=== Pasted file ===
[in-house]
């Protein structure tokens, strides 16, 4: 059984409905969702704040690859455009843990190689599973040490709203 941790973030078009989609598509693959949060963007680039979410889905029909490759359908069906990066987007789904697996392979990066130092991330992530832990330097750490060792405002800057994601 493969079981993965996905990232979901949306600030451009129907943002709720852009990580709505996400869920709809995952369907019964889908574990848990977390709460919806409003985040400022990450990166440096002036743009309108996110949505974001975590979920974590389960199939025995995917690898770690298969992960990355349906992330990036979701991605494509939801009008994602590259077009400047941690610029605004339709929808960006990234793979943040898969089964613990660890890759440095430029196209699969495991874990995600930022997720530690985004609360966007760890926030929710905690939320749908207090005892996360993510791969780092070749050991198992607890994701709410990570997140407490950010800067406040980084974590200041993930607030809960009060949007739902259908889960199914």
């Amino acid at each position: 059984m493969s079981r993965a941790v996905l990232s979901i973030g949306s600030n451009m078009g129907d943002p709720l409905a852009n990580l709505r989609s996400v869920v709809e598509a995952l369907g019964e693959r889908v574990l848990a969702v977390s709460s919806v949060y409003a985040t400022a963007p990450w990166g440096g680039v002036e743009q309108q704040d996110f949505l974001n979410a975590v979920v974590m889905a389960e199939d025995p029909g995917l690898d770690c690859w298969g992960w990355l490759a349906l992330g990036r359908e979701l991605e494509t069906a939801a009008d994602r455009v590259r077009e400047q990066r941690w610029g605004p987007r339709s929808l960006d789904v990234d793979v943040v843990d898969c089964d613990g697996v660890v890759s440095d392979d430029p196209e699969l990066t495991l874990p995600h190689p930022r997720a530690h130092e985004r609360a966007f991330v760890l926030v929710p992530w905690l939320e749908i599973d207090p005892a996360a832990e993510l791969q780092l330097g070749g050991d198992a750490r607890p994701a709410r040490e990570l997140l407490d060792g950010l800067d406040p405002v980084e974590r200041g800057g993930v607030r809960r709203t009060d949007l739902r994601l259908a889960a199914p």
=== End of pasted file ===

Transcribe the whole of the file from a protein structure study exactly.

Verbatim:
[in-house]
């Protein structure tokens, strides 16, 4: 059984409905969702704040690859455009843990190689599973040490709203 941790973030078009989609598509693959949060963007680039979410889905029909490759359908069906990066987007789904697996392979990066130092991330992530832990330097750490060792405002800057994601 493969079981993965996905990232979901949306600030451009129907943002709720852009990580709505996400869920709809995952369907019964889908574990848990977390709460919806409003985040400022990450990166440096002036743009309108996110949505974001975590979920974590389960199939025995995917690898770690298969992960990355349906992330990036979701991605494509939801009008994602590259077009400047941690610029605004339709929808960006990234793979943040898969089964613990660890890759440095430029196209699969495991874990995600930022997720530690985004609360966007760890926030929710905690939320749908207090005892996360993510791969780092070749050991198992607890994701709410990570997140407490950010800067406040980084974590200041993930607030809960009060949007739902259908889960199914």
């Amino acid at each position: 059984m493969s079981r993965a941790v996905l990232s979901i973030g949306s600030n451009m078009g129907d943002p709720l409905a852009n990580l709505r989609s996400v869920v709809e598509a995952l369907g019964e693959r889908v574990l848990a969702v977390s709460s919806v949060y409003a985040t400022a963007p990450w990166g440096g680039v002036e743009q309108q704040d996110f949505l974001n979410a975590v979920v974590m889905a389960e199939d025995p029909g995917l690898d770690c690859w298969g992960w990355l490759a349906l992330g990036r359908e979701l991605e494509t069906a939801a009008d994602r455009v590259r077009e400047q990066r941690w610029g605004p987007r339709s929808l960006d789904v990234d793979v943040v843990d898969c089964d613990g697996v660890v890759s440095d392979d430029p196209e699969l990066t495991l874990p995600h190689p930022r997720a530690h130092e985004r609360a966007f991330v760890l926030v929710p992530w905690l939320e749908i599973d207090p005892a996360a832990e993510l791969q780092l330097g070749g050991d198992a750490r607890p994701a709410r040490e990570l997140l407490d060792g950010l800067d406040p405002v980084e974590r200041g800057g993930v607030r809960r709203t009060d949007l739902r994601l259908a889960a199914p």